Last year, a 1965 Ford Mustang Shelby GT350R prototype driven by the legendary Ken Miles surfaced at Mecum’s Indianapolis auction and promptly reset the record books by selling for an eye-watering $3.85 million. That total made this the world’s most valuable Ford Mustang, beating out the original Bullitt Mustang, which sold for $3.75 million just six months prior. Now, roughly a year and a half later, the world’s most valuable Ford Mustang will try to beat its own record when it crosses the block once again at Mecum’s Kissimmee, Florida auction next month.
Mecum calls this 1965 Shelby GT350R prototype “the most historically important Shelby Mustang in the world,” and “also arguably the most important Mustang in the history of the marque, period.” It earns that distinction for a number of reasons. For starters, this car is the very first R-Model Shelby GT350 ever made, as well as the first competition Shelby Mustang, the first to be raced, and the first to win. It was also Shelby American’s factory engineering mule and a rolling testbed that would lead to the development of a second-team car and 34 customer R-Models.
On top of that, a number of legendary drivers had their turn behind the wheel of this very car, including Ken Miles, Bob Bondurant, Chuck Cantwell, Peter Brock, and Jerry Titus. Carroll Shelby once claimed that Miles and Cantwell alone put over 50,000 miles on the prototype, which is a pretty lofty number for this type of machine.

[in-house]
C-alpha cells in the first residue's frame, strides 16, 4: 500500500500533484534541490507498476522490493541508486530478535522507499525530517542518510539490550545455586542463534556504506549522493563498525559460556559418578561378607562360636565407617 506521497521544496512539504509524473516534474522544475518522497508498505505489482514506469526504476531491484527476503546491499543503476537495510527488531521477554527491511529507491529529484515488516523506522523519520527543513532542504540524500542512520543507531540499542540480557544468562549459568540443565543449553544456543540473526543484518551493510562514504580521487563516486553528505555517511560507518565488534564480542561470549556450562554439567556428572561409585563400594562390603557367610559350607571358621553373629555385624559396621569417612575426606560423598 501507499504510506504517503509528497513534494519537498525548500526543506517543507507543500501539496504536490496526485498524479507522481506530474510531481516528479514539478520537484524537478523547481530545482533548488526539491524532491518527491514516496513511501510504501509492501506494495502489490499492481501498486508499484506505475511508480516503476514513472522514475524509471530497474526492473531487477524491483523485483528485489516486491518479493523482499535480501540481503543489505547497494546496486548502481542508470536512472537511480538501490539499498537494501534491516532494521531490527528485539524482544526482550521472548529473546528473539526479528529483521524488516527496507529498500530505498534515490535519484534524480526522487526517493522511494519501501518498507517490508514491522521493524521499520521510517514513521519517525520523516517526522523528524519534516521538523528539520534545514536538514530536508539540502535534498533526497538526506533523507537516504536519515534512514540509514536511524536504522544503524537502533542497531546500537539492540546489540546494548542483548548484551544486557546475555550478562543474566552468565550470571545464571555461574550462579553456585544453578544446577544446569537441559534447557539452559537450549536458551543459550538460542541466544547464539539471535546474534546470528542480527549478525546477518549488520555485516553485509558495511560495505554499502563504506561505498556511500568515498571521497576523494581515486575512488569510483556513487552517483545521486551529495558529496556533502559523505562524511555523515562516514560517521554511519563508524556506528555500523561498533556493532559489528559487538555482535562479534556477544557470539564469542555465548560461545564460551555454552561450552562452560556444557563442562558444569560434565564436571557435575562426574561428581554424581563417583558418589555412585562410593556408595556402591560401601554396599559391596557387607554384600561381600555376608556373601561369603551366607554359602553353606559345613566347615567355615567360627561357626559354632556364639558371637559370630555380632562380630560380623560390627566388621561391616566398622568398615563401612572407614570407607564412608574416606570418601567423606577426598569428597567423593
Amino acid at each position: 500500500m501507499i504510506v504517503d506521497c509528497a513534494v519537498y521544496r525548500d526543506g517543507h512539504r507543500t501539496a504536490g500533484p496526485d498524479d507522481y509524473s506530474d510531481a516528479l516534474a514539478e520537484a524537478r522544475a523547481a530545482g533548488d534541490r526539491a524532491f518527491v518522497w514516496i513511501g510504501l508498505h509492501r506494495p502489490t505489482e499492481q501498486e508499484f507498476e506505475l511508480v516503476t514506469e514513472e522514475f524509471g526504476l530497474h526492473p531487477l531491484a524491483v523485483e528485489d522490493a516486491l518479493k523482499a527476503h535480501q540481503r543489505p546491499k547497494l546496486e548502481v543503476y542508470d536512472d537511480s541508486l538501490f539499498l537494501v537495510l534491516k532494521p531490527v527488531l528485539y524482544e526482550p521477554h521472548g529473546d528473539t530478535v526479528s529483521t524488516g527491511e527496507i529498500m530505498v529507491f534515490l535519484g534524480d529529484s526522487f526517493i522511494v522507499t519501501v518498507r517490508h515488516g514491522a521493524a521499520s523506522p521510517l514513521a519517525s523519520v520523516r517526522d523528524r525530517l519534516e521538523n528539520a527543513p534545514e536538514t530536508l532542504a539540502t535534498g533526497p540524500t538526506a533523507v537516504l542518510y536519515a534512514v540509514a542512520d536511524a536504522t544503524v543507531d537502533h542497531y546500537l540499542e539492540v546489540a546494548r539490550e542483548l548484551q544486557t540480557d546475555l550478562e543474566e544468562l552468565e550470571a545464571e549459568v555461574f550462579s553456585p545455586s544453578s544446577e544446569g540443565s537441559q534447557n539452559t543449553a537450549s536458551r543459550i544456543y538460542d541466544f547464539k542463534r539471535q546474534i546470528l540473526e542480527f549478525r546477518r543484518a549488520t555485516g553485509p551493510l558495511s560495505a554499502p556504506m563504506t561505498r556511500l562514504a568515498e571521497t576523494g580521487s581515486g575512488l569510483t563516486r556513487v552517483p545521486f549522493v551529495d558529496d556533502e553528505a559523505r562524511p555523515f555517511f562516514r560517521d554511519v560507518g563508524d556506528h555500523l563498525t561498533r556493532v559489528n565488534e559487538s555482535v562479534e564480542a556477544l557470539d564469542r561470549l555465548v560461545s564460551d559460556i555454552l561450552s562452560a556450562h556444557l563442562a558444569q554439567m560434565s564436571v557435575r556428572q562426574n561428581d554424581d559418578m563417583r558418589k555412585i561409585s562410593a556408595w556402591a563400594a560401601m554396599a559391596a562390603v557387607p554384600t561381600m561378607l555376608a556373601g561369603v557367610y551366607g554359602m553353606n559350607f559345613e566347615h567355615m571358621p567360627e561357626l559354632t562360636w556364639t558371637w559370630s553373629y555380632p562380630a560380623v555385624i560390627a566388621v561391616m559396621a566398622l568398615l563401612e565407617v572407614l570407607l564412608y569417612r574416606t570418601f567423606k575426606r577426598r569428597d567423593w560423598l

Car 5R002 was a also dominant competitive force on the track, winning its first race and securing three straight class wins with Miles behind the wheel. It then racked up four consecutive SCCA B Production class wins before snagging its first second-place finish and then another trio of wins, with many more to follow in the ensuing years. Now, shortly after changing hands for a record price, it will attempt to reset the market one more time.
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Definitely a very cool machine of historical automotive history, just not sure how anyone pays that kind of money for it.